Guadalcanal Province gets automated weather station and rain gauge

May 30, 2014

The completed Avuavu automatic weather station. Photo: Charles Kereau/UNDP

(Honiara, Solomon Islands) – The installation of an automated weather station and rain gauge in the villages of Avuavu and Marau Sound in the Guadalcanal Province will assist in gathering more accurate data on the unpredictable weather patterns in the provinces.

The installations were the first under the Strogem Woaka Lo Community Fo Kaikai (SWoCK) project. A total of four automatic weather stations and 12 rain gauges will be installed this year as part of the project in Makira-Ulawa, Isabel, Choiseul, Malaita and Guadalcanal provinces. Data collected will include rainfall, wind direction and speed, under and above ground temperatures and other relevant information, and will be shared with various stakeholders including the Solomon Islands Meteorological Services.

SWoCK project consultant, Commins Vaike said that the equipment were installed in strategic locations that experience heavy rainfall and strong winds. 

“Data collected will be very useful in national planning. Understanding climate change and changing weather patterns can make a lot of difference in the infrastructure development,” said Mr Vaike.

The unpredictable weather patterns exacerbated by climate change are also making it difficult for people to plant crops that are resilient to changing weather patterns.

“With these instruments, the data collected from will also help agriculture officers and farmers to plant crops suitable for each season,” said Mr Vaike. “If you plant potatoes during rainy periods, you will probably have healthy potato vines and leaves but little tuber…people must know when to plant certain crops to get the best yields.”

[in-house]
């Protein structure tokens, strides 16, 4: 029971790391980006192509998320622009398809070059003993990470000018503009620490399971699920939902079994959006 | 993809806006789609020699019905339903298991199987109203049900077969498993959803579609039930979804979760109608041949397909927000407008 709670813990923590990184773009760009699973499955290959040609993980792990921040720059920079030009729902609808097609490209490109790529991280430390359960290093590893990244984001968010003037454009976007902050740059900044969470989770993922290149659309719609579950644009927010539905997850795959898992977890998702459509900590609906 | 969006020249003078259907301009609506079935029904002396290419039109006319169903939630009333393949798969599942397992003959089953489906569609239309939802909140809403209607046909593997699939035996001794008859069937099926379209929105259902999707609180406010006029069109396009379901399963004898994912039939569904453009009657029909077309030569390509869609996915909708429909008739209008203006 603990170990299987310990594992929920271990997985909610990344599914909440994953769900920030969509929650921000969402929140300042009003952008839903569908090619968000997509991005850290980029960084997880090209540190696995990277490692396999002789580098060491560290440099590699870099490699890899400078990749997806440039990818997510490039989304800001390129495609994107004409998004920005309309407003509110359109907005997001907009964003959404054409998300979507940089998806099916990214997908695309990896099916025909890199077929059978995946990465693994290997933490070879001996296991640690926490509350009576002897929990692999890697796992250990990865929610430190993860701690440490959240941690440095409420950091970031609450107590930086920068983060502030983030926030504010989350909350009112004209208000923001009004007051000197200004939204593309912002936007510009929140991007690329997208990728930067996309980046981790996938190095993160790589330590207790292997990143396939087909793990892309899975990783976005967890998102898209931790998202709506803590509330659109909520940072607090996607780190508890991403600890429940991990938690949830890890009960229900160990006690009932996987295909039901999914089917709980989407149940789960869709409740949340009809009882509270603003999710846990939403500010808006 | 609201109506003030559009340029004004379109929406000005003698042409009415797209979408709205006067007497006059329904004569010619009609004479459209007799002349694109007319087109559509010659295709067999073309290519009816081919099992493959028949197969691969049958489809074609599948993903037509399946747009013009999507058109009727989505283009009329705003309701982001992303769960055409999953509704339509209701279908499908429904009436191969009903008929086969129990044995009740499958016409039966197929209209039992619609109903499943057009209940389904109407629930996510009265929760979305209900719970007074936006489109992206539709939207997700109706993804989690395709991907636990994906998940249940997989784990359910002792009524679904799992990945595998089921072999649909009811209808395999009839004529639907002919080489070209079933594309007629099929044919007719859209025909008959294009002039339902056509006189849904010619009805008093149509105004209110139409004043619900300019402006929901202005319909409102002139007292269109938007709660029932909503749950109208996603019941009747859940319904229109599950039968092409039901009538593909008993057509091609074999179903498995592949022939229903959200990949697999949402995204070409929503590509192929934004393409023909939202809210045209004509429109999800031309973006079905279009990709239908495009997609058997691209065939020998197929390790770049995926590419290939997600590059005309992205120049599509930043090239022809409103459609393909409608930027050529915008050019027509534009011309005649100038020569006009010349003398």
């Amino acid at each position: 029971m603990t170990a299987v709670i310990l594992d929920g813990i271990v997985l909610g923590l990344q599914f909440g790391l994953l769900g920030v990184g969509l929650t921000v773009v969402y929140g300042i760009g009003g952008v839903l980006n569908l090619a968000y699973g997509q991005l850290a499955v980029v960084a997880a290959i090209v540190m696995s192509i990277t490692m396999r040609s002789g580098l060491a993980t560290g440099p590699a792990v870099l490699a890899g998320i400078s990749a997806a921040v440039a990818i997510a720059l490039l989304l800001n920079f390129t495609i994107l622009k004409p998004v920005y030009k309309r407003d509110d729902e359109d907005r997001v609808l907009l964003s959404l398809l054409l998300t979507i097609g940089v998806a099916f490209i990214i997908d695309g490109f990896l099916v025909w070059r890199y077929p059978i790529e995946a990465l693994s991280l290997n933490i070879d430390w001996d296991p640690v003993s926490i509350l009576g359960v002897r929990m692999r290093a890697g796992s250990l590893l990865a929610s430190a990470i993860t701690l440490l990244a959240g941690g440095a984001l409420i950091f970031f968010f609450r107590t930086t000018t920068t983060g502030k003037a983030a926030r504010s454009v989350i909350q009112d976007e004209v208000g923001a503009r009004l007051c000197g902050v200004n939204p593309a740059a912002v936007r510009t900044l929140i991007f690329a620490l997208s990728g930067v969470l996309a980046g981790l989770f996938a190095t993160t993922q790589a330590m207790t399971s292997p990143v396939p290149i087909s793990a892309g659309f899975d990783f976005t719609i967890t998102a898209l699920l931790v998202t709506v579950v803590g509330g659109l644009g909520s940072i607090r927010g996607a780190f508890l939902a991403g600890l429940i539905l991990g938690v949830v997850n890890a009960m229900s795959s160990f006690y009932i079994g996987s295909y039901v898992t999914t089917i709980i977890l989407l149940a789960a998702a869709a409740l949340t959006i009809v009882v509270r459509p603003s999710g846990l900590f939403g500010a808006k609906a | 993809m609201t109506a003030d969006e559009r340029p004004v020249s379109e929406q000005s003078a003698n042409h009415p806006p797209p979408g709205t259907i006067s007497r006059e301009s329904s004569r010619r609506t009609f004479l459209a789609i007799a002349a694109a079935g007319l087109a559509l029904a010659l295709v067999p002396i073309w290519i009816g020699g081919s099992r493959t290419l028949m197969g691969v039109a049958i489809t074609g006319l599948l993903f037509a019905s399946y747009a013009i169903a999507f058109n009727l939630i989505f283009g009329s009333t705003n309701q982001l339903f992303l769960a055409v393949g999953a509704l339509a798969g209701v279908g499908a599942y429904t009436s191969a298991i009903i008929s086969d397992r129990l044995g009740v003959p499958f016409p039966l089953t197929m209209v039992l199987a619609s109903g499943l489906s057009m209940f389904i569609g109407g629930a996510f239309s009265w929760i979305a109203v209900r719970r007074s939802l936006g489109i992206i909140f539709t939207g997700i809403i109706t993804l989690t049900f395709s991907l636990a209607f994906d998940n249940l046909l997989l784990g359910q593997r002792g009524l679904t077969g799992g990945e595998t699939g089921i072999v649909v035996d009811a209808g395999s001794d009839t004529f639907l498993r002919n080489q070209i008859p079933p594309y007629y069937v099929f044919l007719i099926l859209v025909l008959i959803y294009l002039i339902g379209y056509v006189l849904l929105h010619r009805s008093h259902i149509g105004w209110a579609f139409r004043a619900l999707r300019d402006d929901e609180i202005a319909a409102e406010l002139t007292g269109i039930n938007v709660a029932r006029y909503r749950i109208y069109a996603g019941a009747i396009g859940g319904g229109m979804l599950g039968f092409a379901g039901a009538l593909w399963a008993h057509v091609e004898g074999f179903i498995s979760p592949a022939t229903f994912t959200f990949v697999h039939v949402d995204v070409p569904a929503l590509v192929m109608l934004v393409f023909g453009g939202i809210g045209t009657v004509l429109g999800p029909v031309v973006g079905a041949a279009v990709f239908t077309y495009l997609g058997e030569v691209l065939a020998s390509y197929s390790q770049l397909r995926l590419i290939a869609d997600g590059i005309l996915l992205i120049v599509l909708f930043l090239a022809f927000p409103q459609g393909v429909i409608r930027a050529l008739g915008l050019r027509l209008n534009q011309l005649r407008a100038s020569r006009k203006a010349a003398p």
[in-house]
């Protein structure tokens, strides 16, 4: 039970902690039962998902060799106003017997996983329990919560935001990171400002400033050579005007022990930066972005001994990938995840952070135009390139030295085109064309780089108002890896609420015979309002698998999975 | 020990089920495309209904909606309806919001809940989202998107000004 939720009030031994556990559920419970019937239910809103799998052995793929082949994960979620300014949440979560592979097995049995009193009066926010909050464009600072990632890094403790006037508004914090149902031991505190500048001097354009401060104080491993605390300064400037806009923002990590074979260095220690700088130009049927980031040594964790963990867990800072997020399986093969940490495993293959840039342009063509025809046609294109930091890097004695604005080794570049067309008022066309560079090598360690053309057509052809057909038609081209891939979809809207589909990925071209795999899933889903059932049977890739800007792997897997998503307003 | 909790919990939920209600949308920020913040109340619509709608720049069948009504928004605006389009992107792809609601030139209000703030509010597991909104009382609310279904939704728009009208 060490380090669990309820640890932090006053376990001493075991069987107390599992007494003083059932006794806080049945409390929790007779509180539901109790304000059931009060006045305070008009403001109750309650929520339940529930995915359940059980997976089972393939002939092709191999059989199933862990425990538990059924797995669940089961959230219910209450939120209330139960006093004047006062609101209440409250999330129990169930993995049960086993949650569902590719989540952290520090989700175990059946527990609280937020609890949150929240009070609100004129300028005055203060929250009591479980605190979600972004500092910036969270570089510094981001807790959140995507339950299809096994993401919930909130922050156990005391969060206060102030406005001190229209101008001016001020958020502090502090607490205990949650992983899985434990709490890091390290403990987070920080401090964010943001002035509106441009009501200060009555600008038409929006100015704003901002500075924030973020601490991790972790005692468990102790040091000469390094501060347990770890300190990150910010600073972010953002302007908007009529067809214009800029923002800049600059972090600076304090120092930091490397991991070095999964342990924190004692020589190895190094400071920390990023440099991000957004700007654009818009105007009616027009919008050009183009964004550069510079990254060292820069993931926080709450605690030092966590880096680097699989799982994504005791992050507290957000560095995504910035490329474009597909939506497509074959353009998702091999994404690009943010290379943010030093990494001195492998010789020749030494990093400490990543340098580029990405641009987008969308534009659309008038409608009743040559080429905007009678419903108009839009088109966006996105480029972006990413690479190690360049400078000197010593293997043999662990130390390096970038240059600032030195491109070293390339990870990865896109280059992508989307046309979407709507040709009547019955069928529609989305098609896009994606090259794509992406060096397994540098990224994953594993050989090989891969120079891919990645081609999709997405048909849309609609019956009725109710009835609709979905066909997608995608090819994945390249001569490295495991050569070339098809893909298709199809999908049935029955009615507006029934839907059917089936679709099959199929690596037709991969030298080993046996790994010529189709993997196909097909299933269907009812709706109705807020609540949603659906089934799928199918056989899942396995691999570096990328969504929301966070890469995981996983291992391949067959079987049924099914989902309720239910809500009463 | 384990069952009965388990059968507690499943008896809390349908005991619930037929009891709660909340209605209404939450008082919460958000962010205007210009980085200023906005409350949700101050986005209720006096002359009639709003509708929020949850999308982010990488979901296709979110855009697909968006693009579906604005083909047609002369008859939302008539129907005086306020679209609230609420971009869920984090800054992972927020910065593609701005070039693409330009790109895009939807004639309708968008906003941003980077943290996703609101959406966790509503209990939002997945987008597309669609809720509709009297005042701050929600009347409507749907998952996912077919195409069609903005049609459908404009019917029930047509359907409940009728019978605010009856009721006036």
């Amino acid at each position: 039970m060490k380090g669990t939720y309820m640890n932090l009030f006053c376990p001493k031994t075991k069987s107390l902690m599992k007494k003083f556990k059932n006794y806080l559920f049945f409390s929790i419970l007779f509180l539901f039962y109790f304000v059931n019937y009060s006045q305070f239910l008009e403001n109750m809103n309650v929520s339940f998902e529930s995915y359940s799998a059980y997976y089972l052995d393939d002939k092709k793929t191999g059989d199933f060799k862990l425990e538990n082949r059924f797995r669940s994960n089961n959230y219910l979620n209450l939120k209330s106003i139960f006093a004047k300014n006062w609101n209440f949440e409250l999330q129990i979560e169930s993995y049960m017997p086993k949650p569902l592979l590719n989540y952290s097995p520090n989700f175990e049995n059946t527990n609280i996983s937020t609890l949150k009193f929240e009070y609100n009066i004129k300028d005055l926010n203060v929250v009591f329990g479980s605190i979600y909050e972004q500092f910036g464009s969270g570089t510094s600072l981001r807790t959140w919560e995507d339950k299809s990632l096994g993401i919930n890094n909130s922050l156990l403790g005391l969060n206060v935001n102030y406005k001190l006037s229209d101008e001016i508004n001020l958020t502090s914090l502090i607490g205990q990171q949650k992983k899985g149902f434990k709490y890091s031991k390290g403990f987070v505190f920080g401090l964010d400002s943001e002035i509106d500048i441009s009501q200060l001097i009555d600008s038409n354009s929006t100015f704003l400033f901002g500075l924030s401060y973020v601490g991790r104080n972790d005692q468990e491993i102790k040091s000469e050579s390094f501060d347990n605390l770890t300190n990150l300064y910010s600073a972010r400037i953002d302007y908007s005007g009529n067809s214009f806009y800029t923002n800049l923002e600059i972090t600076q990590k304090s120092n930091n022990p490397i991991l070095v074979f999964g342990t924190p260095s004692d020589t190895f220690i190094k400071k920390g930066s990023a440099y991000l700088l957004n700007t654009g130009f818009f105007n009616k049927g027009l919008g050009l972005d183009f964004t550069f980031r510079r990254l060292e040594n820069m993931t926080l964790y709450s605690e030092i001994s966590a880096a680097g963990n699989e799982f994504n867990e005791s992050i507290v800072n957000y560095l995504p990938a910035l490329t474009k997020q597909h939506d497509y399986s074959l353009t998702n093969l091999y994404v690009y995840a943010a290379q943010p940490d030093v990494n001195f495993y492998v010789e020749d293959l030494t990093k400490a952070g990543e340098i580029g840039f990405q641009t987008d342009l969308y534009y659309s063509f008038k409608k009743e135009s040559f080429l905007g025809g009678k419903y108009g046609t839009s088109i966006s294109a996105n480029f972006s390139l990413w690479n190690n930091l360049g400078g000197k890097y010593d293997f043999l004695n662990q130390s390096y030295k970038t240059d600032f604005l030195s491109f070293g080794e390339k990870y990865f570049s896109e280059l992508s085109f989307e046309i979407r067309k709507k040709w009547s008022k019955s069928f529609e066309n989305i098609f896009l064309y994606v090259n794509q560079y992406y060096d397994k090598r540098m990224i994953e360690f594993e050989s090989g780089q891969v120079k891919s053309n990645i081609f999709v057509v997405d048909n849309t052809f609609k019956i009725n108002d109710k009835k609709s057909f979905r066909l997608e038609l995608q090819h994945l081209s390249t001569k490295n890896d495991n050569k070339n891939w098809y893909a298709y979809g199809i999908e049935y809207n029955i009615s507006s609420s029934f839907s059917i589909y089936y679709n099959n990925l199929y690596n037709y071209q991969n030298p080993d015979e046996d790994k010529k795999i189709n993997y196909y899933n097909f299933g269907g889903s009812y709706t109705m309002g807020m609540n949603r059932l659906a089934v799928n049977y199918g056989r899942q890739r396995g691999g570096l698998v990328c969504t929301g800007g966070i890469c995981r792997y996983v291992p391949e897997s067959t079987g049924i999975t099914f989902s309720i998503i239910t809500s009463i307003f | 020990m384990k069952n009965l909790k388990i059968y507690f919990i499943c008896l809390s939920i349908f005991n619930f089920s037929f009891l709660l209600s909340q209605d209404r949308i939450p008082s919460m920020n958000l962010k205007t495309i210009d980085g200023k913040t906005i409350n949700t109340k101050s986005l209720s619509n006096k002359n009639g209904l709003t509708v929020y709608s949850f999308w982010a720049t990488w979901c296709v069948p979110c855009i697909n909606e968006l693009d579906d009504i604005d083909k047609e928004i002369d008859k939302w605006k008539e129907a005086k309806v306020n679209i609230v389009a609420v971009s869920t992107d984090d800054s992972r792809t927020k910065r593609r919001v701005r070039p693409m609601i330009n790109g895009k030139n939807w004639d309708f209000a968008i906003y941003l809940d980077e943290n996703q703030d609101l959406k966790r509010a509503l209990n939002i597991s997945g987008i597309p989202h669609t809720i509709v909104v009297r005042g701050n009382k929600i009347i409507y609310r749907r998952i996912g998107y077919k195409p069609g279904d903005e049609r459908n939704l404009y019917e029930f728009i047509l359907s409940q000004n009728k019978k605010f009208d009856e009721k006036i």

Local farmer in Avuavu, South Guadalcanal, Victor Kikiti said a lot of farmers have seen the changes in crop yields including frequent attacks by crop pests and diseases.

“Farmers in our area plant crops during certain months of the year, as they used to do many years ago…to their surprise the yields have been very poor and a lot of our crops were destroyed by crop pests and diseases,” said Mr Kikiti.

The SWoCK project is funded from the Kyoto Adaptation Fund, with US$5.5 million for the period of 2011-2015, implemented through the United Nations Development Programme and executed by the Ministry of Agriculture and Livestock and the Ministry of Environment, Climate Change, Disaster Management and Meteorology of the Solomon Islands. Besides the introduction of climate resilient crop varieties and enhanced farming systems, the project supports a range of other practical adaptation measures, such as climate-resilient land-use planning, climate early-warning and information system, germ plasm collection and agriculture food banks, national assessment of soil types and their vulnerability to degradation, enhanced food processing and storage techniques, amongst others.

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